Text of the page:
Philadelphia had five different players with at least one rush of 21 or more yards and nine players with a reception of 31 or more yards. LeSean McCoy led the NFL with 1,607 yards to score his second All-Pro designation and second of five Pro Bowls, and DeSean Jackson caught 82 passes for 1,332 yards and nine scores to garner his third selection to the Pro Bowl.
That amount of proliferation on offense may not be best suited for the Vikings, but doses of explosive plays could help.
That 2013 Eagles team put up 442 points, but it also gave up 382 points. Philadelphia had an average time of possession 2:06, compared to 2:44 by opponents.
The 2016 Vikings finished with 327 points for, compared to 307 points allowed. Minnesota's average time of possession was 2:49, compared to 2.42 by opponents.
Kyle Rudolph and Bradford are two of the best Vikings to offer a preview of what to expect from Shurmur.
Rudolph was working directly with Shurmur as his tight ends coach this time a year ago and went on to set a Vikings tight ends record with 83 receptions in 2016. He also led the team with seven touchdown receptions last season, pushing his career total to 29, the most by a Minnesota tight end.
"I think one of the things that Pat Shurmur does well, and is what we have kind of got to as he took over last year, was recognizing what we do well and trying to make things simpler for us, yet more complex to the defense," Rudolph said last month as the Vikings wrapped up their offseason program. "If we can do things that we do well, let's just do those things more often, and I think that is one of the things that we got to last year, and we were able to see our offense kind of kicking up strides there to the end and culminating that last game against the Bears."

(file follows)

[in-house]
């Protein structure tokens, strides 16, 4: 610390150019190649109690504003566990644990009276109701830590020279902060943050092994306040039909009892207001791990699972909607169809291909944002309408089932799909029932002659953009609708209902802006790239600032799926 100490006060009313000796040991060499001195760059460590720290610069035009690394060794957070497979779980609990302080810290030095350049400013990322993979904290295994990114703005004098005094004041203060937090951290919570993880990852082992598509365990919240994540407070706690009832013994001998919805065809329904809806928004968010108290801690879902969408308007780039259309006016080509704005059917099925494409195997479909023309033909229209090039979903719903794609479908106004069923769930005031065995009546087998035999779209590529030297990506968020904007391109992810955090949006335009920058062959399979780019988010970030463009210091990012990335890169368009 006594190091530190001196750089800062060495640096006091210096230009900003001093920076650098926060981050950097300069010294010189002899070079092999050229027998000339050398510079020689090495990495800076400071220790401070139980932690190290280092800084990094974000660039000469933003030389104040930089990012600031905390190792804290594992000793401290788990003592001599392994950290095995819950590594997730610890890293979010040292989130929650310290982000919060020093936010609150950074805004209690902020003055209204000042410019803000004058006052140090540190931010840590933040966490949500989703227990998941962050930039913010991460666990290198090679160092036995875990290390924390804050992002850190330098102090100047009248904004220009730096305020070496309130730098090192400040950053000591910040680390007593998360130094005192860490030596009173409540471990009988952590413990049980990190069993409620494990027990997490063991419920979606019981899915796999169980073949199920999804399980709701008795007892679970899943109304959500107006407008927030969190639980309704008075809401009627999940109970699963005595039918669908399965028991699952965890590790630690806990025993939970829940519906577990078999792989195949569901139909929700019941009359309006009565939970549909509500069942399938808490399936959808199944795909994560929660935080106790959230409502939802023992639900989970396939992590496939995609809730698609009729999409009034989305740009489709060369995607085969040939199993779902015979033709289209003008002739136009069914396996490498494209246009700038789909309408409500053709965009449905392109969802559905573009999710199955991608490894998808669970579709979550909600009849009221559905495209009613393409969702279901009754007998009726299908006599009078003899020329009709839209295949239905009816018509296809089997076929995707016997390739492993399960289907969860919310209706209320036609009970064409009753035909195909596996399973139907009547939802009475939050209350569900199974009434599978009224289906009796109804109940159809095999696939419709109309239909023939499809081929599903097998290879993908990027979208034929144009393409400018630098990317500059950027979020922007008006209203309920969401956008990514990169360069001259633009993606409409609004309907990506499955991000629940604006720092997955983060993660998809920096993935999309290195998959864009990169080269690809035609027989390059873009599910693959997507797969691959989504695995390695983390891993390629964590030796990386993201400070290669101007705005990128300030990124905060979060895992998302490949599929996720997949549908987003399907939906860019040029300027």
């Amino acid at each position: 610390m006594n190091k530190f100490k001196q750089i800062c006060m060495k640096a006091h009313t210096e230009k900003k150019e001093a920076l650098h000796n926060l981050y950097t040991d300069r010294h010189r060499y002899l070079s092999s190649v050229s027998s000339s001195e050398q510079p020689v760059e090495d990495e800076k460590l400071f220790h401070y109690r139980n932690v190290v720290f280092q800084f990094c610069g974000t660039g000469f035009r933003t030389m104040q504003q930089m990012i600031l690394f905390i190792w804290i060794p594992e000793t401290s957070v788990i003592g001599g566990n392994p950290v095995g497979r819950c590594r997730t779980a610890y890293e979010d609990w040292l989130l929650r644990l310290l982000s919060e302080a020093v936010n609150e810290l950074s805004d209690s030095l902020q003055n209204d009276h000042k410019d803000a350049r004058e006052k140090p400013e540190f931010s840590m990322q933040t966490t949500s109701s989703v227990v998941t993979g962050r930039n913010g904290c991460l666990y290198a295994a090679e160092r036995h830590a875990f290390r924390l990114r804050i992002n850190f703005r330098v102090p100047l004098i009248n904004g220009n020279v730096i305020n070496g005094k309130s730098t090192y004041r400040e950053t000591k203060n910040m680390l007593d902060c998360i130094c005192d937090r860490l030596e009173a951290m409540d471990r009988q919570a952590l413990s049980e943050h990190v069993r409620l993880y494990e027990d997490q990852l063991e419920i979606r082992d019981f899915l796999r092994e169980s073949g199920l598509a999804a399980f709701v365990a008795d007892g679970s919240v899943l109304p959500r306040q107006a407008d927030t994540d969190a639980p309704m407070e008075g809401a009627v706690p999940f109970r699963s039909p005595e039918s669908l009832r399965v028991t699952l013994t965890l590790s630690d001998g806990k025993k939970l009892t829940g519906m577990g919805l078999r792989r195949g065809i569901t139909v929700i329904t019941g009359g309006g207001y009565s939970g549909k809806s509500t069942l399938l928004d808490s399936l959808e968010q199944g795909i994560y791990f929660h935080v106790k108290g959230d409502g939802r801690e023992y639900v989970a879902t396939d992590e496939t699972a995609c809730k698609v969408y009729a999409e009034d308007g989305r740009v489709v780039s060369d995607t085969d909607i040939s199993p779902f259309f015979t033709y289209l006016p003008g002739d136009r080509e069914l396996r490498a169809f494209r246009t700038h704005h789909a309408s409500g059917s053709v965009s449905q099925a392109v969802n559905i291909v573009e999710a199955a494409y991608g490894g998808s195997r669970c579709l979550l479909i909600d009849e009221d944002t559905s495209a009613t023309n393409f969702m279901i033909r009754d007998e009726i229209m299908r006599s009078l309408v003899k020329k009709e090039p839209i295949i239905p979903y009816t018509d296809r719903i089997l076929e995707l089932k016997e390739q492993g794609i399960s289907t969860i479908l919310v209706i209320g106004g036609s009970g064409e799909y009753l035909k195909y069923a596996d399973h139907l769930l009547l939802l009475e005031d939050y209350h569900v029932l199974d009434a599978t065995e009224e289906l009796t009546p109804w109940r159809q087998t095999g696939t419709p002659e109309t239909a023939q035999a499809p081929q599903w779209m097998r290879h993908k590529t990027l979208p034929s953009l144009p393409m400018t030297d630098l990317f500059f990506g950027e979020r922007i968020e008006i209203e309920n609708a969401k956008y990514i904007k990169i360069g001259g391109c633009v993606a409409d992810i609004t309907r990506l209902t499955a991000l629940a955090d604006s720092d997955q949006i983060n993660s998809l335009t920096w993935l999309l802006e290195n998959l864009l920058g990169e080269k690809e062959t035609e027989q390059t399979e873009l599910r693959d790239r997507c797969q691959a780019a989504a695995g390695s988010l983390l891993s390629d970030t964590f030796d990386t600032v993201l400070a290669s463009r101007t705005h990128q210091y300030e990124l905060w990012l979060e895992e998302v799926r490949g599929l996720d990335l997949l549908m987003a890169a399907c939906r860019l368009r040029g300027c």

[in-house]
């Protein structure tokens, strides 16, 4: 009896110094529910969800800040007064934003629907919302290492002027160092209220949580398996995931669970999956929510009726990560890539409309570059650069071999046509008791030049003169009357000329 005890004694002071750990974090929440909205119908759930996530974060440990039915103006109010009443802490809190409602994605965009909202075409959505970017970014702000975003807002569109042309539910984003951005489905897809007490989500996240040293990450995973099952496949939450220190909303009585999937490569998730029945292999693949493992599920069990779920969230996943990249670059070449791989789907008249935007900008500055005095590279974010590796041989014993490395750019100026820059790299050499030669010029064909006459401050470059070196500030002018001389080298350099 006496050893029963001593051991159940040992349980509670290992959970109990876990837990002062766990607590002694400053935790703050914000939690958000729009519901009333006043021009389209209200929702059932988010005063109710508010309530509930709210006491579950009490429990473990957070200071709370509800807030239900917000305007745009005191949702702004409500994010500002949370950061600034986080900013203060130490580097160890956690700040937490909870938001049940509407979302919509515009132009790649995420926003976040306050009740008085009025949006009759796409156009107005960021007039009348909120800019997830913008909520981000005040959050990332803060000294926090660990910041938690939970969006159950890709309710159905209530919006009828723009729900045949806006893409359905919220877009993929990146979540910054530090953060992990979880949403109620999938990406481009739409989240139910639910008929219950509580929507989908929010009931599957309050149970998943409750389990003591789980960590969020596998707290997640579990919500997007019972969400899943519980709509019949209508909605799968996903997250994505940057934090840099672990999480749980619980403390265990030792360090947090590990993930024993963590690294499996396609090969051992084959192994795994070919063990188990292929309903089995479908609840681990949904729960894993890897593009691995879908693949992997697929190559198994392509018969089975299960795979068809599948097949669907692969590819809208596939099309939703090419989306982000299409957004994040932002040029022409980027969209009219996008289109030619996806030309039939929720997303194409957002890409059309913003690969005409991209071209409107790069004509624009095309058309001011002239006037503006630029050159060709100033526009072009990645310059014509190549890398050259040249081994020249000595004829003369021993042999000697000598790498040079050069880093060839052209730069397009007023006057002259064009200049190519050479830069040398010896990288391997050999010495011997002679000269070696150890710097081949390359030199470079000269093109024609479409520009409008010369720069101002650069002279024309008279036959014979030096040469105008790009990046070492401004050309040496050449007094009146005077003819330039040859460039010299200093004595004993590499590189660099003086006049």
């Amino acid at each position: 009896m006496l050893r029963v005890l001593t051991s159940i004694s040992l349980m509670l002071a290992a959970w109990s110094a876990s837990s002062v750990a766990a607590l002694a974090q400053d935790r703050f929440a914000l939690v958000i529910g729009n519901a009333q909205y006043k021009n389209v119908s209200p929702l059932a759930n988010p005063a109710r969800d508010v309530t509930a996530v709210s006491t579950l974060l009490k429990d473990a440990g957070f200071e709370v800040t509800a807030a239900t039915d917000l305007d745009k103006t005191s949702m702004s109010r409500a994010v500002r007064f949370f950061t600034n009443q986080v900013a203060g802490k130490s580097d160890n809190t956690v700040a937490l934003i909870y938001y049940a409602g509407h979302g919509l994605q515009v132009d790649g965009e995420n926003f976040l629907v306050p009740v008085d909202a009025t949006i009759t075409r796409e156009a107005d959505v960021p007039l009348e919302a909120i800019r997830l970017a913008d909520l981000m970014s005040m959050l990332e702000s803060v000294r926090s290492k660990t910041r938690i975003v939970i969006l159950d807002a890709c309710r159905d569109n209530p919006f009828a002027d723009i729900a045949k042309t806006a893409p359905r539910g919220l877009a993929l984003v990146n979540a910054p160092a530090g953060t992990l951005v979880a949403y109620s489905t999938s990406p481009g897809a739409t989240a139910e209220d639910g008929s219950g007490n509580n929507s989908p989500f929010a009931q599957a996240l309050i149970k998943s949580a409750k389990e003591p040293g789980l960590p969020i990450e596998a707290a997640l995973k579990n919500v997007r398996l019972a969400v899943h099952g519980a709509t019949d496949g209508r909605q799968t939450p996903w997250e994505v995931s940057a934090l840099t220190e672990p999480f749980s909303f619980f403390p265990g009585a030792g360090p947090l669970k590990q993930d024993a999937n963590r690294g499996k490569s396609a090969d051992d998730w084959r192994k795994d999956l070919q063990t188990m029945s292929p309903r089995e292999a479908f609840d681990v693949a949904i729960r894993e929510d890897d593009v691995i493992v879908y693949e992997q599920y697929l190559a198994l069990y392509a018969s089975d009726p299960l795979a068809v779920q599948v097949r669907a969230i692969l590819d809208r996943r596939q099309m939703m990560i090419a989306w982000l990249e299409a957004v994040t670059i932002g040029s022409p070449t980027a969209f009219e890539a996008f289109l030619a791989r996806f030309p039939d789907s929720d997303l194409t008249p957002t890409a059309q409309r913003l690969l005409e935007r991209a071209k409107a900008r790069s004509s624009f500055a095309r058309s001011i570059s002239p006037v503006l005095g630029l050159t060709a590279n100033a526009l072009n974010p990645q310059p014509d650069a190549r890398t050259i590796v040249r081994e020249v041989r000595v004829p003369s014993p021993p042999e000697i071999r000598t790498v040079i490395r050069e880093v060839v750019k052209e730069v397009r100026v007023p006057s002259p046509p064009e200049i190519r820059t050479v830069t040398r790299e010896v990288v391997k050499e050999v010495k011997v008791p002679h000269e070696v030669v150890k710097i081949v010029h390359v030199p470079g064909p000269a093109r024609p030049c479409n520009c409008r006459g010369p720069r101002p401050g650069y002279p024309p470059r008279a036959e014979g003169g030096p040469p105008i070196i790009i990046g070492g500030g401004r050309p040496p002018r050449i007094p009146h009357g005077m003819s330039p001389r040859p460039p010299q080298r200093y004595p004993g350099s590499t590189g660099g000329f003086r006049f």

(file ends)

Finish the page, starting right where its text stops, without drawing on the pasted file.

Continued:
Minnesota closed the season with season bests of points for (38) and rushing yards (124), got a season-long rush of 36 yards by Jerick McKinnon and scored on five of its first eight possessions of the game.
The Vikings took plenty of deep shots during the offseason program. Some were successful, and some were broken up by defenders. Others resulted in pass interference calls, which can also be helpful.
"Those are plays that we have to hit in order for us to be able to do everything that we want as an offense," Rudolph said. "Making plays down the field is definitely part of it.
Bradford was drafted by the Rams when Shurmur was in his second season as offensive coordinator. The duo also worked together in Philadelphia in 2015 before the surprise reunion between the two in Minnesota last September.
Bradford talked about increased interaction between Zimmer and the offense this offseason and how he's been able to see Shurmur have time to put more of his stamp on the offense.
"Obviously last year, I think, was a little unique to everyone, so I think [Zimmer] was just trying to help give me some space to just allow me to spend time with Norv [Turner] and with Pat [Shurmur], just get used to the offense and try to figure out what we are doing," Bradford said. "This year we have had a lot more conversations, and it has been great."